How to Understand Radar, A World Cup Player’s Guide to Athletic

Last week, we launched The Radar – the athleteA guide to 100 players in the Qatar World Cup we think you should follow.

They range from well-known stars like Lionel Messi and Kylian Mbappe, to rising stars like Jude Bellingham and Pedri, with plenty of little-known players between them who we feel have the ultimate talent for some of football’s biggest clubs.

As all eyes are on the World Cup, we want to make sure all readers can absorb our analytics content as easily as possible, including those who are somewhat new to the sport.

Whether you watch one game a year or a thousand, football is for everyone. So let’s take you through the different sections of the player profile, and explain what you’re looking at.

This is how to read radar…


Profile section

The first is the Profile section – this is the part of the player’s card that will start when you click on the player’s name; In this case, Poland and Barcelona striker Robert Lewandowski.

For each player, we have written a short profile explaining their style, profession and what to expect from them in Qatar.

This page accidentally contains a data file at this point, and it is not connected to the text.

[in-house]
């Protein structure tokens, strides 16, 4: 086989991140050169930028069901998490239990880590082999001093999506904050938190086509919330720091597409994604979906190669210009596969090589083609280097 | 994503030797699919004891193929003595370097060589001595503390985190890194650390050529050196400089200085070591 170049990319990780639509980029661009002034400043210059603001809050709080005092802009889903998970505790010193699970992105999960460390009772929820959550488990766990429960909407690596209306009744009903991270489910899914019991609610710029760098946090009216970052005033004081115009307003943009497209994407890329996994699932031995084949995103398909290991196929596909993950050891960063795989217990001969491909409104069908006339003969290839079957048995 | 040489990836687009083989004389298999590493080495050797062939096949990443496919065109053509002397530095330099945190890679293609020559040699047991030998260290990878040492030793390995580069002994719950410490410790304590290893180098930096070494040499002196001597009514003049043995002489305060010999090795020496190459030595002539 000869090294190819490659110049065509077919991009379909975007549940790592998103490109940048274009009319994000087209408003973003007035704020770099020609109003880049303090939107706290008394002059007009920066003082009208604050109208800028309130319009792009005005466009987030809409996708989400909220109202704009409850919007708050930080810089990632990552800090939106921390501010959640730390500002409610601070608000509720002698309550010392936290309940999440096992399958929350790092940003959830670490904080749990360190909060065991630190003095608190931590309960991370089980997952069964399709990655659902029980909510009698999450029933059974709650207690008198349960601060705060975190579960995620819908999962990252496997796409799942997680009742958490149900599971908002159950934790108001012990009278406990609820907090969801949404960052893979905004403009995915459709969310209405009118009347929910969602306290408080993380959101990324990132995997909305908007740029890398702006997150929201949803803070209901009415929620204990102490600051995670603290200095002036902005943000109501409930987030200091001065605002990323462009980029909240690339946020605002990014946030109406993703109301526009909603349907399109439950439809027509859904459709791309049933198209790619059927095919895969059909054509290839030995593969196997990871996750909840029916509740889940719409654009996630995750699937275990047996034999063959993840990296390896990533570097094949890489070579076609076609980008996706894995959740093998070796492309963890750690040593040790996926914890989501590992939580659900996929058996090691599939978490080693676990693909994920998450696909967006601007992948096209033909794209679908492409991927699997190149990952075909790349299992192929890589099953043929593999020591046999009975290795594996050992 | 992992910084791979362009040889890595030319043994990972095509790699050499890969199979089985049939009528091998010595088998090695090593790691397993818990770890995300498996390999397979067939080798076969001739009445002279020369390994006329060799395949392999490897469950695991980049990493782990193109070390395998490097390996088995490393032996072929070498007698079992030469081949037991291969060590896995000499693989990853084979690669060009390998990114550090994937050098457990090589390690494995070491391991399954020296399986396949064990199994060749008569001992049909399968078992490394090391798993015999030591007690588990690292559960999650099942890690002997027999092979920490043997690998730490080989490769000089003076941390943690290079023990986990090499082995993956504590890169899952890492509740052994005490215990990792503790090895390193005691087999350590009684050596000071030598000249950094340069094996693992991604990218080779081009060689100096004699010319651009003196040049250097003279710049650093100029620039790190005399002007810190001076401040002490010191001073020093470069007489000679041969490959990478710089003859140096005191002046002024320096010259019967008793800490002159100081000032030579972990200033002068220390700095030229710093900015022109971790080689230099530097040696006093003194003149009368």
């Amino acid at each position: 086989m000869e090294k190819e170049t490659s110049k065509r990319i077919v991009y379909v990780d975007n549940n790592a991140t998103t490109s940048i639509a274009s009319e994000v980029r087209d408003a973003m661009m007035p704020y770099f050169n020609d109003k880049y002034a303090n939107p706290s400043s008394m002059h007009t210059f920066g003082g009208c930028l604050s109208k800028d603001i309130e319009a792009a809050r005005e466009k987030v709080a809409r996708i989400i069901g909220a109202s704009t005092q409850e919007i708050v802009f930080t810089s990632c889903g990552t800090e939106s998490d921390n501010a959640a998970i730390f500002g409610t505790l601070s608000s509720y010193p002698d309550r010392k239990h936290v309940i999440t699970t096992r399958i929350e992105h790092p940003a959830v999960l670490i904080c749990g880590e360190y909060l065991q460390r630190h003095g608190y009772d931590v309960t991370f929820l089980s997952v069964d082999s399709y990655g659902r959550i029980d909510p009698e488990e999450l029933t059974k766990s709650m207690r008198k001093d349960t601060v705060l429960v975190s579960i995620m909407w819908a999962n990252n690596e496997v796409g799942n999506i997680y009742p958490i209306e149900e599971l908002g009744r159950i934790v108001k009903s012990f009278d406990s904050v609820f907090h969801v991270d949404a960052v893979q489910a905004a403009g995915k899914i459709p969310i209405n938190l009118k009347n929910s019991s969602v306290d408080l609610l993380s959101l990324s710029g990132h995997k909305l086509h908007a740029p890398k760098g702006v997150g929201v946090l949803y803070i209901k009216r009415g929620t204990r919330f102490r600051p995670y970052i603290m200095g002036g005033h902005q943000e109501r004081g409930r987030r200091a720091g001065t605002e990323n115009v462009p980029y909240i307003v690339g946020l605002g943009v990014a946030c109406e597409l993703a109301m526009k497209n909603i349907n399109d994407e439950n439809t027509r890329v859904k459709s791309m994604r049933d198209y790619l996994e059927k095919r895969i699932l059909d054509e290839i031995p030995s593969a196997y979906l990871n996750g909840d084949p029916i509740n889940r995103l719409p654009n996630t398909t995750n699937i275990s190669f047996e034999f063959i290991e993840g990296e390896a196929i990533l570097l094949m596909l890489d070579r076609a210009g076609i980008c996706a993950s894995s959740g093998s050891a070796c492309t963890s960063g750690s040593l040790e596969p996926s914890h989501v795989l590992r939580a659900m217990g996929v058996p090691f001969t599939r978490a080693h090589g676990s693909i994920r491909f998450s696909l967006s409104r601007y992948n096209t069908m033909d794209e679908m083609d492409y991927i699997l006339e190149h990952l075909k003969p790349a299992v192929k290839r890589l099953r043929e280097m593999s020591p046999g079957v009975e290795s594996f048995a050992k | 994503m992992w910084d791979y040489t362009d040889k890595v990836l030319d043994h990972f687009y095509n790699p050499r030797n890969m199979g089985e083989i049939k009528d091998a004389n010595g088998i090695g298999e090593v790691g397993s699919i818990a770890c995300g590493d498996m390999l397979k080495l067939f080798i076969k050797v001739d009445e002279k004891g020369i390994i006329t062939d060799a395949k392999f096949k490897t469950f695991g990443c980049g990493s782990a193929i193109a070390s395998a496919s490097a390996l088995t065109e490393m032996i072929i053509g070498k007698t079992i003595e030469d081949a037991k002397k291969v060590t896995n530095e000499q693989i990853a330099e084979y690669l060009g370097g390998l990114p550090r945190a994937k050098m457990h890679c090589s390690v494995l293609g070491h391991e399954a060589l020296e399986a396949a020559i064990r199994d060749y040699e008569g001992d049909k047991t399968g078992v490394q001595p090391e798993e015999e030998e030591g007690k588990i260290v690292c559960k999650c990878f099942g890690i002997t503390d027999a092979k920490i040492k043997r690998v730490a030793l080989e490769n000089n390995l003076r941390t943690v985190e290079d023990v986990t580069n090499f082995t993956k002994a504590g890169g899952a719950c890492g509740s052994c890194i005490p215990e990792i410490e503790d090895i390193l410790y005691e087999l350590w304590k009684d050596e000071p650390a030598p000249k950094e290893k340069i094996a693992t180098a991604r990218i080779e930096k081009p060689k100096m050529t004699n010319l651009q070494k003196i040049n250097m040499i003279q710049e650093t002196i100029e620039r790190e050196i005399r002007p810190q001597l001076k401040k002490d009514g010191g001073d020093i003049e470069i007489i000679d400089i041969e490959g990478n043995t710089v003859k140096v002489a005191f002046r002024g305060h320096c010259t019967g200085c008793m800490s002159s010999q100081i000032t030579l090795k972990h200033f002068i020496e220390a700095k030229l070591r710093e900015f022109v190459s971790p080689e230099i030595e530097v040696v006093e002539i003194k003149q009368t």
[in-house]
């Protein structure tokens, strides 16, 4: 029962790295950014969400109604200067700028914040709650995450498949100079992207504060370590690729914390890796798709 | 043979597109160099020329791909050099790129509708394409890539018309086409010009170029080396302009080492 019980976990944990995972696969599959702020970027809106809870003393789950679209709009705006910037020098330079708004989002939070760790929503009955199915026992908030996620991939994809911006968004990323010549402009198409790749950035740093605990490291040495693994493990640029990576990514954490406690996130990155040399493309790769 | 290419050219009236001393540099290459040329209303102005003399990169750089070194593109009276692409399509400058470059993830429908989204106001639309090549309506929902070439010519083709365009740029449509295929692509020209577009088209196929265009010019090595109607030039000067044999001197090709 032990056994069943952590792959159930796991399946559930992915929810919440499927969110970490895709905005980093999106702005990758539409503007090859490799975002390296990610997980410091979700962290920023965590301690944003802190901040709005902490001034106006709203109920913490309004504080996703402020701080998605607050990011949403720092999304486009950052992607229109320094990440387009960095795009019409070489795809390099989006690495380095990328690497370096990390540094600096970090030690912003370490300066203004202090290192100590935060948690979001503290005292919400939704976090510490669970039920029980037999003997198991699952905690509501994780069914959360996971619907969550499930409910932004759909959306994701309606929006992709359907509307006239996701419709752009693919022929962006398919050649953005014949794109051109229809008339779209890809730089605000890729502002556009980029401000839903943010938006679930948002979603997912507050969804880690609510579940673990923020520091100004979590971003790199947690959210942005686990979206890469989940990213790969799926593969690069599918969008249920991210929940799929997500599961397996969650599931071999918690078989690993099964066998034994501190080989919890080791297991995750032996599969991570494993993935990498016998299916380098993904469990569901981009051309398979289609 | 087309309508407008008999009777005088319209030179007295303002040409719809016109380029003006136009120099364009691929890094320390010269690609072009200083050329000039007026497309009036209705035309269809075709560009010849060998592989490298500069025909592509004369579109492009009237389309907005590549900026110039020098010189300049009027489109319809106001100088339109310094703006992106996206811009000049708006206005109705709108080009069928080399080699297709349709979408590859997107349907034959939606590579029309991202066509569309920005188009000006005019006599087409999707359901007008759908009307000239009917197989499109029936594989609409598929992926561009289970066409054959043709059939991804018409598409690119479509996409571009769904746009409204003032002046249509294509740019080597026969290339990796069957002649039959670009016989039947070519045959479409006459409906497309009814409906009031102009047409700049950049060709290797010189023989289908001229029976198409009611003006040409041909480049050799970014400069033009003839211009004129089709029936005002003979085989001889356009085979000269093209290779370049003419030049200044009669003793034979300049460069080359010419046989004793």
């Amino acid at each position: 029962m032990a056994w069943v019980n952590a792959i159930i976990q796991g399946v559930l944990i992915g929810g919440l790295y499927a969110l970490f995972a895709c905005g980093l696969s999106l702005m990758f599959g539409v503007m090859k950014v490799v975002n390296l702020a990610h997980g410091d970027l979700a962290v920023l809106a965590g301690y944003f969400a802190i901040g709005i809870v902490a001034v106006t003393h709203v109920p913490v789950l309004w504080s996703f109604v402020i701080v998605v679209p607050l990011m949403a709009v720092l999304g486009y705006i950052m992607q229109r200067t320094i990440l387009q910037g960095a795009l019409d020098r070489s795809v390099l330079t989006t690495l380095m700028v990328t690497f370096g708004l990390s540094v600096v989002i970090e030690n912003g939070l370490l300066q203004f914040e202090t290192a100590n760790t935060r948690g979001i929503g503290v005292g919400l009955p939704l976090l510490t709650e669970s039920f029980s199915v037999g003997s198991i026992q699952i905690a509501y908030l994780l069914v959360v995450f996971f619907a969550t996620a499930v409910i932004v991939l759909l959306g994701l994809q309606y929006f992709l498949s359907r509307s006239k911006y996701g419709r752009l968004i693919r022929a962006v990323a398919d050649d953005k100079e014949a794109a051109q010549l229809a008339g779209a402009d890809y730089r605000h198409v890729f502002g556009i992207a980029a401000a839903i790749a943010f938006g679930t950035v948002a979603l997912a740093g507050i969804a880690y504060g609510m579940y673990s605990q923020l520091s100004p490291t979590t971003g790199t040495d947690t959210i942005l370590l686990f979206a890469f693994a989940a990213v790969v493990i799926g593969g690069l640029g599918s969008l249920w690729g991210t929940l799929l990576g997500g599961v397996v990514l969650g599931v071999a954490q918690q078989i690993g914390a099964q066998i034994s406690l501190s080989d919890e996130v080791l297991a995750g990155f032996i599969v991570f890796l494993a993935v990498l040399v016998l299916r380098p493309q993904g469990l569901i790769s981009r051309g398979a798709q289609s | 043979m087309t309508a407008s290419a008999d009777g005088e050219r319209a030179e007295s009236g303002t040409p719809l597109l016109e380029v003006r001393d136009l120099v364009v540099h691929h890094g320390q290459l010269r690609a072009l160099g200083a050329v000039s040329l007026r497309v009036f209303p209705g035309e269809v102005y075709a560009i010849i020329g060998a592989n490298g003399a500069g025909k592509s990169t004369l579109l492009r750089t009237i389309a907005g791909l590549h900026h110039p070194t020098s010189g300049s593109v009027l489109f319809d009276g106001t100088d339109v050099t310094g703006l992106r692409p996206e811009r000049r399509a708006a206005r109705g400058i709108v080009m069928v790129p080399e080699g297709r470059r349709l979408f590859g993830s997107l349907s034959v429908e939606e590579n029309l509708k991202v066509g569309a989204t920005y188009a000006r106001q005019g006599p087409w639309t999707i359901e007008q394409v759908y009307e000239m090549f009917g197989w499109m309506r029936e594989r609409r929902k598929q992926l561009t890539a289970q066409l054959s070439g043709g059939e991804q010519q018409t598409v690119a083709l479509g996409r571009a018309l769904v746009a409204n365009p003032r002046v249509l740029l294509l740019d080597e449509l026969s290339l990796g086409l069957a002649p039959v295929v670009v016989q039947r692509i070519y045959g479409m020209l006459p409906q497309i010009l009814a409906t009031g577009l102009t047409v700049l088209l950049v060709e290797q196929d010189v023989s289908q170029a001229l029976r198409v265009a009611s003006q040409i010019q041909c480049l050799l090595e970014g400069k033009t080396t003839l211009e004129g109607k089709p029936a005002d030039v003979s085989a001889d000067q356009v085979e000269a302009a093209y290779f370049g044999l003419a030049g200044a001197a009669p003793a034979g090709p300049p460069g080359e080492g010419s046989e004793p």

In each section of the profile, there is a detailed visualization that highlights something impressive about this player.

In Lewandowski’s case, his custom perception is a “warm plot”, which shows how his goal-scoring compares to other strikers in Europe’s top leagues. As you can see, Manchester City’s Erling Haaland (who is not on the radar as a Norwegian, and Norway failed to qualify for the World Cup) has a better strike rate than he did since the start of last season.

If you click on the visualization, it will open and fill your screen, allowing you to zoom in if needed.

“But what are goals without penalty?” -We hear you ask.

Well, penalty kicks have a very high success rate. An uncontested shot from 12 yards is very different from a shot on goal when there are a lot of opposition players in the way or they are trying to get the ball away from you.

Goals scored from penalties can inflate a player’s stats and make them look like the best goal scorer in the world when they might just be playing for a team that has a lot of penalties and is good at taking them when they have the chance.